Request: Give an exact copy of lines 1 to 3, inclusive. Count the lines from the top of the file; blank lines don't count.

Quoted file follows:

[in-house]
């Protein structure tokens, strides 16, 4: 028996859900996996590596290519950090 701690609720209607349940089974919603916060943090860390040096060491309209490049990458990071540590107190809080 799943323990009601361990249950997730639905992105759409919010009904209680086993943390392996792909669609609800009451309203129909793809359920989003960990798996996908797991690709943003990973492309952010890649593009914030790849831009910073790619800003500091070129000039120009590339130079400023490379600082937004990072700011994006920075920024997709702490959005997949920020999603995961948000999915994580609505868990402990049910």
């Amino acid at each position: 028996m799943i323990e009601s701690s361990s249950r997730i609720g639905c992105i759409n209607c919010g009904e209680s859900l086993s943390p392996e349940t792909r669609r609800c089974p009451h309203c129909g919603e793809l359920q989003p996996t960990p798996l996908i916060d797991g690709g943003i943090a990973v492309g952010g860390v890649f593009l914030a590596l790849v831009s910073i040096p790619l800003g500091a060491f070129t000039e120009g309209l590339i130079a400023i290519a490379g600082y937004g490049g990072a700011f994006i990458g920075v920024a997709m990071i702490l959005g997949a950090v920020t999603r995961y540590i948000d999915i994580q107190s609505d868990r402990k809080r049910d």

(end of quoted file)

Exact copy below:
[in-house]
């Protein structure tokens, strides 16, 4: 028996859900996996590596290519950090 701690609720209607349940089974919603916060943090860390040096060491309209490049990458990071540590107190809080 799943323990009601361990249950997730639905992105759409919010009904209680086993943390392996792909669609609800009451309203129909793809359920989003960990798996996908797991690709943003990973492309952010890649593009914030790849831009910073790619800003500091070129000039120009590339130079400023490379600082937004990072700011994006920075920024997709702490959005997949920020999603995961948000999915994580609505868990402990049910």
């Amino acid at each position: 028996m799943i323990e009601s701690s361990s249950r997730i609720g639905c992105i759409n209607c919010g009904e209680s859900l086993s943390p392996e349940t792909r669609r609800c089974p009451h309203c129909g919603e793809l359920q989003p996996t960990p798996l996908i916060d797991g690709g943003i943090a990973v492309g952010g860390v890649f593009l914030a590596l790849v831009s910073i040096p790619l800003g500091a060491f070129t000039e120009g309209l590339i130079a400023i290519a490379g600082y937004g490049g990072a700011f994006i990458g920075v920024a997709m990071i702490l959005g997949a950090v920020t999603r995961y540590i948000d999915i994580q107190s609505d868990r402990k809080r049910d």